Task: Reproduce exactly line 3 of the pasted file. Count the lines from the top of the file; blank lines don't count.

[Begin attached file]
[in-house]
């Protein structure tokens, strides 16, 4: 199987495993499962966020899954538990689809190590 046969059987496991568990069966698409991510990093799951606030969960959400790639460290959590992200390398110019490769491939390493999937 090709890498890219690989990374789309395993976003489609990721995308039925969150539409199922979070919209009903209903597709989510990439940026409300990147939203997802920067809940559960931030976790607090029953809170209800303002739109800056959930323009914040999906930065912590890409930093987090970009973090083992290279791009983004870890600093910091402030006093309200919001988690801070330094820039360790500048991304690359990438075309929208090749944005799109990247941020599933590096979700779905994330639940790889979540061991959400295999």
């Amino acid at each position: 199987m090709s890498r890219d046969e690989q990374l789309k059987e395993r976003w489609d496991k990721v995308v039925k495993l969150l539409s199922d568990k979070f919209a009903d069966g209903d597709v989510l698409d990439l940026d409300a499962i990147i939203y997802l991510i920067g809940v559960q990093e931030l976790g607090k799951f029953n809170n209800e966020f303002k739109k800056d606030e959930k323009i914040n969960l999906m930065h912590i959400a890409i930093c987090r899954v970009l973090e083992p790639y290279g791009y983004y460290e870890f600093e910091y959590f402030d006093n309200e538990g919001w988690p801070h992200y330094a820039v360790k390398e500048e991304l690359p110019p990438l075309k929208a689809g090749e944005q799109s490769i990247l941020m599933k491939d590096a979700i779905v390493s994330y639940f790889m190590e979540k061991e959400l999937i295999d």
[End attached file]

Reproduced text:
């Amino acid at each position: 199987m090709s890498r890219d046969e690989q990374l789309k059987e395993r976003w489609d496991k990721v995308v039925k495993l969150l539409s199922d568990k979070f919209a009903d069966g209903d597709v989510l698409d990439l940026d409300a499962i990147i939203y997802l991510i920067g809940v559960q990093e931030l976790g607090k799951f029953n809170n209800e966020f303002k739109k800056d606030e959930k323009i914040n969960l999906m930065h912590i959400a890409i930093c987090r899954v970009l973090e083992p790639y290279g791009y983004y460290e870890f600093e910091y959590f402030d006093n309200e538990g919001w988690p801070h992200y330094a820039v360790k390398e500048e991304l690359p110019p990438l075309k929208a689809g090749e944005q799109s490769i990247l941020m599933k491939d590096a979700i779905v390493s994330y639940f790889m190590e979540k061991e959400l999937i295999d």